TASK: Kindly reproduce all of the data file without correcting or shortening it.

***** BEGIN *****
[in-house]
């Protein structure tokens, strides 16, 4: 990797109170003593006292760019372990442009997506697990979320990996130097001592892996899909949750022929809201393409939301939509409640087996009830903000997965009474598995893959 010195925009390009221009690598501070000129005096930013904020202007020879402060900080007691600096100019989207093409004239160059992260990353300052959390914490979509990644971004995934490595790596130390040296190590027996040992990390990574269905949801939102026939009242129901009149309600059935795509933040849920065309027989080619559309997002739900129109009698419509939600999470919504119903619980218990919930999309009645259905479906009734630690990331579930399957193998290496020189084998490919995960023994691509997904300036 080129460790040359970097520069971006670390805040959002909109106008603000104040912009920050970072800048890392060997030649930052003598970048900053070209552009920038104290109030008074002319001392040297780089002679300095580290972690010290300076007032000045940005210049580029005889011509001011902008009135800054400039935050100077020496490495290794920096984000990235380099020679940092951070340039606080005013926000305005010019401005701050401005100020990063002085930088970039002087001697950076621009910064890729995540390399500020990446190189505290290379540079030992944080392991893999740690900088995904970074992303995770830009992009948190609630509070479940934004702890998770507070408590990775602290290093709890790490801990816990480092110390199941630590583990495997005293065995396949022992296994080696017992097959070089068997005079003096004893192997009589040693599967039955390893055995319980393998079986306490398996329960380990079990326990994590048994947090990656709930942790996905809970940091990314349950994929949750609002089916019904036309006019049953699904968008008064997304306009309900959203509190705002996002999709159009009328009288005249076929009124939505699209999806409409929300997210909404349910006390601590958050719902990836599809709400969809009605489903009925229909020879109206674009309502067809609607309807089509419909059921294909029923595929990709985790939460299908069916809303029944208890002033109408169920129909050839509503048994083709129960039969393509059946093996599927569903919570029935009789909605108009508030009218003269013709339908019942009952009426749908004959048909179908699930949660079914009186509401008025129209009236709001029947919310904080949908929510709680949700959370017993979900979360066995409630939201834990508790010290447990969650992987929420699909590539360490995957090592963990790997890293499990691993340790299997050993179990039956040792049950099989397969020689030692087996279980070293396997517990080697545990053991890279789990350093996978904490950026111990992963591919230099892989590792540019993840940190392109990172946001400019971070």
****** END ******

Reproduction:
[in-house]
């Protein structure tokens, strides 16, 4: 990797109170003593006292760019372990442009997506697990979320990996130097001592892996899909949750022929809201393409939301939509409640087996009830903000997965009474598995893959 010195925009390009221009690598501070000129005096930013904020202007020879402060900080007691600096100019989207093409004239160059992260990353300052959390914490979509990644971004995934490595790596130390040296190590027996040992990390990574269905949801939102026939009242129901009149309600059935795509933040849920065309027989080619559309997002739900129109009698419509939600999470919504119903619980218990919930999309009645259905479906009734630690990331579930399957193998290496020189084998490919995960023994691509997904300036 080129460790040359970097520069971006670390805040959002909109106008603000104040912009920050970072800048890392060997030649930052003598970048900053070209552009920038104290109030008074002319001392040297780089002679300095580290972690010290300076007032000045940005210049580029005889011509001011902008009135800054400039935050100077020496490495290794920096984000990235380099020679940092951070340039606080005013926000305005010019401005701050401005100020990063002085930088970039002087001697950076621009910064890729995540390399500020990446190189505290290379540079030992944080392991893999740690900088995904970074992303995770830009992009948190609630509070479940934004702890998770507070408590990775602290290093709890790490801990816990480092110390199941630590583990495997005293065995396949022992296994080696017992097959070089068997005079003096004893192997009589040693599967039955390893055995319980393998079986306490398996329960380990079990326990994590048994947090990656709930942790996905809970940091990314349950994929949750609002089916019904036309006019049953699904968008008064997304306009309900959203509190705002996002999709159009009328009288005249076929009124939505699209999806409409929300997210909404349910006390601590958050719902990836599809709400969809009605489903009925229909020879109206674009309502067809609607309807089509419909059921294909029923595929990709985790939460299908069916809303029944208890002033109408169920129909050839509503048994083709129960039969393509059946093996599927569903919570029935009789909605108009508030009218003269013709339908019942009952009426749908004959048909179908699930949660079914009186509401008025129209009236709001029947919310904080949908929510709680949700959370017993979900979360066995409630939201834990508790010290447990969650992987929420699909590539360490995957090592963990790997890293499990691993340790299997050993179990039956040792049950099989397969020689030692087996279980070293396997517990080697545990053991890279789990350093996978904490950026111990992963591919230099892989590792540019993840940190392109990172946001400019971070």